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Article: Serotonin, hypertension and vascular disease

TitleSerotonin, hypertension and vascular disease
Authors
Issue Date1991
Citation
Netherlands Journal Of Medicine, 1991, v. 38 n. 1, p. 35-42 How to Cite?
AbstractCirculating 5-hydroxytryptamine (5HT, serotonin) originates in the gastrointestinal tract where it overflows to the blood; part of that serotonin is taken up and stored by the platelets. When the platelets aggregate, the released serotonin feeds back on the platelets to amplify the aggregation process; this amplification can be blocked with 5HT2-serotonergic antagonists. Serotonin is taken up and destroyed by the endothelial cells; these cells also release endothelium-derived relaxing factor (EDRF) when exposed to the monoamine. The release of EDRF evoked by serotonin is not prevented by 5HT2-serotonergic antagonists, and involves a pertussis toxin-sensitive G-protein. When serotonin reaches vascular smooth muscle it usually causes it to contract; this, in most blood vessels, is prevented by 5HT2-serotonergic antagonists. The contractions evoked by serotonin are reduced considerably in the presence of a normal endothelium. The same is true for contractions evoked by aggregating platelets, which release enough serotonin to activate receptors on both the endothelial cells (release of EDRF) and on vascular smooth muscle (contraction). Thus, 5HT2-serotonergic antagonists favour vasodilatation not only because they brake the amplifying effect that serotonin exerts on further platelet aggregation, but also because, by blocking the direct activation of the vascular smooth muscle by platelet-released serotonin, they facilitate the occurrence of endothelium-dependent relaxations to the platelet-products. In addition, these compounds may prevent the stimulatory effect of serotonin on the proliferation of vascular smooth muscle. These properties of 5HT2-serotonergic antagonists help to explain a possible beneficial effect in the treatment of hypertension and vascular disease, since hypertensive and atherosclerotic blood vessels exhibit a loss of endothelium-dependent relaxations, while the vasoconstrictor effect of the monoamine is augmented.
Persistent Identifierhttp://hdl.handle.net/10722/171032
ISSN
2015 Impact Factor: 1.489
2015 SCImago Journal Rankings: 0.725
ISI Accession Number ID

 

DC FieldValueLanguage
dc.contributor.authorVanhoutte, PMen_US
dc.date.accessioned2012-10-30T06:11:54Z-
dc.date.available2012-10-30T06:11:54Z-
dc.date.issued1991en_US
dc.identifier.citationNetherlands Journal Of Medicine, 1991, v. 38 n. 1, p. 35-42en_US
dc.identifier.issn0300-2977en_US
dc.identifier.urihttp://hdl.handle.net/10722/171032-
dc.description.abstractCirculating 5-hydroxytryptamine (5HT, serotonin) originates in the gastrointestinal tract where it overflows to the blood; part of that serotonin is taken up and stored by the platelets. When the platelets aggregate, the released serotonin feeds back on the platelets to amplify the aggregation process; this amplification can be blocked with 5HT2-serotonergic antagonists. Serotonin is taken up and destroyed by the endothelial cells; these cells also release endothelium-derived relaxing factor (EDRF) when exposed to the monoamine. The release of EDRF evoked by serotonin is not prevented by 5HT2-serotonergic antagonists, and involves a pertussis toxin-sensitive G-protein. When serotonin reaches vascular smooth muscle it usually causes it to contract; this, in most blood vessels, is prevented by 5HT2-serotonergic antagonists. The contractions evoked by serotonin are reduced considerably in the presence of a normal endothelium. The same is true for contractions evoked by aggregating platelets, which release enough serotonin to activate receptors on both the endothelial cells (release of EDRF) and on vascular smooth muscle (contraction). Thus, 5HT2-serotonergic antagonists favour vasodilatation not only because they brake the amplifying effect that serotonin exerts on further platelet aggregation, but also because, by blocking the direct activation of the vascular smooth muscle by platelet-released serotonin, they facilitate the occurrence of endothelium-dependent relaxations to the platelet-products. In addition, these compounds may prevent the stimulatory effect of serotonin on the proliferation of vascular smooth muscle. These properties of 5HT2-serotonergic antagonists help to explain a possible beneficial effect in the treatment of hypertension and vascular disease, since hypertensive and atherosclerotic blood vessels exhibit a loss of endothelium-dependent relaxations, while the vasoconstrictor effect of the monoamine is augmented.en_US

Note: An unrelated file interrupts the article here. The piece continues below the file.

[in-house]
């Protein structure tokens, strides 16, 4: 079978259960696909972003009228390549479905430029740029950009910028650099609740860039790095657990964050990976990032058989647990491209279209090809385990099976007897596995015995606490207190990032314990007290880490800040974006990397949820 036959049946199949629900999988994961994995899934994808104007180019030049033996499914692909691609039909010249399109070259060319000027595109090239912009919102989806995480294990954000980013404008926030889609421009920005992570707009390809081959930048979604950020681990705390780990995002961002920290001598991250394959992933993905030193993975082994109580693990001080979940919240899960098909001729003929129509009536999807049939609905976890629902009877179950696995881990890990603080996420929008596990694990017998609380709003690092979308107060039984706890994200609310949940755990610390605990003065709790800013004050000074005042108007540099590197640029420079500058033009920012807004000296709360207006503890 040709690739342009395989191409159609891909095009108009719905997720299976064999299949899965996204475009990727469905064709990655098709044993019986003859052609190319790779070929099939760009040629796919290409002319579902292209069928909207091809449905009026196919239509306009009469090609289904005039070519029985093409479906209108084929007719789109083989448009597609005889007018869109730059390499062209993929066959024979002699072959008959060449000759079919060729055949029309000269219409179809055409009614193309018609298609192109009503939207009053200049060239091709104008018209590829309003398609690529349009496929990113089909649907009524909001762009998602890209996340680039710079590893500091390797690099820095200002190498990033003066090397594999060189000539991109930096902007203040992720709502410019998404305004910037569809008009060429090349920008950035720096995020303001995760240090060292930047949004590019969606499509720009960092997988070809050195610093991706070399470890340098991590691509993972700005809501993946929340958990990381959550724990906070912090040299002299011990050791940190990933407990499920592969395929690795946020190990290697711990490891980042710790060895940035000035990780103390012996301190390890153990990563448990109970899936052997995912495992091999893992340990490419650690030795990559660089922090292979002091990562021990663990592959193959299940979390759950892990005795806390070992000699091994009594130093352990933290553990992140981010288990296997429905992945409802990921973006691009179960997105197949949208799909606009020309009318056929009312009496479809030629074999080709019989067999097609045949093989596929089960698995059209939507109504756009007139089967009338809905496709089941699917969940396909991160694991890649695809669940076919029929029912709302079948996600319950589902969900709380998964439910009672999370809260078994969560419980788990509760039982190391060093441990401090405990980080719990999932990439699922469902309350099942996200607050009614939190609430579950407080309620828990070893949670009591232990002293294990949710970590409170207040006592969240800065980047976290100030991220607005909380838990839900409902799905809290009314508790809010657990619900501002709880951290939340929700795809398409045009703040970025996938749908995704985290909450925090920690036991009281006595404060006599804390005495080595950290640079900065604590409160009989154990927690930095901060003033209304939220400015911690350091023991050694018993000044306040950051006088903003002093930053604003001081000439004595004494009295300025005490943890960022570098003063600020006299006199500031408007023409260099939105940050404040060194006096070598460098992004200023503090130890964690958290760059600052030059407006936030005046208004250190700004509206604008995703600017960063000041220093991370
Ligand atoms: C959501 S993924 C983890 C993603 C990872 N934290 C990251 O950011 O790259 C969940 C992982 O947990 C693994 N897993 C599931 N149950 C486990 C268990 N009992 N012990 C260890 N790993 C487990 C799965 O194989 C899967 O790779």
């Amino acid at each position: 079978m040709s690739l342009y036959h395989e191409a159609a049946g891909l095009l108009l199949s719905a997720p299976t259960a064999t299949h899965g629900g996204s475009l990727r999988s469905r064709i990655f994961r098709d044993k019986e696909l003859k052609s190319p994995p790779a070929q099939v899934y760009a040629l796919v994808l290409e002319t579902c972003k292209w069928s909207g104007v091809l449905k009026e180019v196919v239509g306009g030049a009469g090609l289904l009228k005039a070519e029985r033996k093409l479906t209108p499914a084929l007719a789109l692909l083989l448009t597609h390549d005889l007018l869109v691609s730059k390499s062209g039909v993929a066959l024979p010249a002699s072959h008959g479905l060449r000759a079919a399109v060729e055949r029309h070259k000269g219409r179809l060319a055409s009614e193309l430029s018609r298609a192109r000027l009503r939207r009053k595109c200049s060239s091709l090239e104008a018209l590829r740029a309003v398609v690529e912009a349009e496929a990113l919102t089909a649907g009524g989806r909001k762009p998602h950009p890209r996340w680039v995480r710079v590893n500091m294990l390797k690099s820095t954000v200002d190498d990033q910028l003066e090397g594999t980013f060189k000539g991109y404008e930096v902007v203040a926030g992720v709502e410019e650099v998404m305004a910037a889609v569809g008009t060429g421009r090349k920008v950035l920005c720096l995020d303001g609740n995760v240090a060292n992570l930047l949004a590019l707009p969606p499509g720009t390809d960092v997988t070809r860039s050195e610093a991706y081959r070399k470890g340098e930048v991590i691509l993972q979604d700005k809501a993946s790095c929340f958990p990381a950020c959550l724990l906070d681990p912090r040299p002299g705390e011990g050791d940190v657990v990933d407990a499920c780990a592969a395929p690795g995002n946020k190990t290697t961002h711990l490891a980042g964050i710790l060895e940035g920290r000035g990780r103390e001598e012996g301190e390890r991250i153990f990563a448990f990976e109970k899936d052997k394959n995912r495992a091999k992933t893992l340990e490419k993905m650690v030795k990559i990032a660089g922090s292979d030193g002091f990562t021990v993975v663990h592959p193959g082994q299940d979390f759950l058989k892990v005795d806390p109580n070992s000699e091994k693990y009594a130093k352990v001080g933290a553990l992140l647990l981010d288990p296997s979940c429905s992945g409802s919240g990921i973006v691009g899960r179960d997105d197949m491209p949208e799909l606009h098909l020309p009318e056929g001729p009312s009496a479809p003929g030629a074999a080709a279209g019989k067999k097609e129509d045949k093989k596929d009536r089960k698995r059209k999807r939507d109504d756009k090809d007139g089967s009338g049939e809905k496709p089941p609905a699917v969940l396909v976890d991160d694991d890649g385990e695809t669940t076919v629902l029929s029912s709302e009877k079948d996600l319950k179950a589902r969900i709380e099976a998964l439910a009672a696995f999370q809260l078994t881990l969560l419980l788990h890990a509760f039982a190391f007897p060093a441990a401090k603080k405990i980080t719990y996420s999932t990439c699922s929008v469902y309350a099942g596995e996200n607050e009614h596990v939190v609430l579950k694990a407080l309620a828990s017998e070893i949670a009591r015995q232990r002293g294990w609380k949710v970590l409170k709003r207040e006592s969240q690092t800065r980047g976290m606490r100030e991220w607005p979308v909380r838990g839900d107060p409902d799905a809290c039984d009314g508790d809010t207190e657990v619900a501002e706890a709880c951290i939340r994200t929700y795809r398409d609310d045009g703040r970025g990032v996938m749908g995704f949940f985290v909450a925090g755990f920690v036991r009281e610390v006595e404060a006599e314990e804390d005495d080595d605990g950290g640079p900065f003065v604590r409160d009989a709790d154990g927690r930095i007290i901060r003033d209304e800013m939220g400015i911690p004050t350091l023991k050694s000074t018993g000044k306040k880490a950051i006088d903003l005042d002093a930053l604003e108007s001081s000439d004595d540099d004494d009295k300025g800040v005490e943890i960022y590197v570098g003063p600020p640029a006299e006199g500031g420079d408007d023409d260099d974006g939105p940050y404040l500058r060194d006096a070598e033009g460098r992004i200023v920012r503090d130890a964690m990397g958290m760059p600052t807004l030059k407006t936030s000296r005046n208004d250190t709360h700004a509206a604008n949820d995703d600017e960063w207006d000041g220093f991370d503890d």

dc.languageengen_US
dc.relation.ispartofNetherlands Journal of Medicineen_US
dc.subject.meshBlood Platelets - Physiologyen_US
dc.subject.meshEndothelins - Physiologyen_US
dc.subject.meshHumansen_US
dc.subject.meshHypertension - Blood - Prevention & Controlen_US
dc.subject.meshNitric Oxide - Physiologyen_US
dc.subject.meshPlatelet Aggregation - Physiologyen_US
dc.subject.meshSerotonin - Blooden_US
dc.subject.meshSerotonin Antagonists - Administration & Dosage - Metabolismen_US
dc.subject.meshVascular Diseases - Blood - Prevention & Controlen_US
dc.subject.meshVasoconstriction - Drug Effects - Physiologyen_US
dc.titleSerotonin, hypertension and vascular diseaseen_US
dc.typeArticleen_US
dc.identifier.emailVanhoutte, PM:vanhoutt@hku.hken_US
dc.identifier.authorityVanhoutte, PM=rp00238en_US
dc.description.naturelink_to_subscribed_fulltexten_US
dc.identifier.pmid2030808-
dc.identifier.scopuseid_2-s2.0-0026097787en_US
dc.identifier.volume38en_US
dc.identifier.issue1en_US
dc.identifier.spage35en_US
dc.identifier.epage42en_US
dc.identifier.isiWOS:A1991FF19000008-
dc.identifier.scopusauthoridVanhoutte, PM=7202304247en_US

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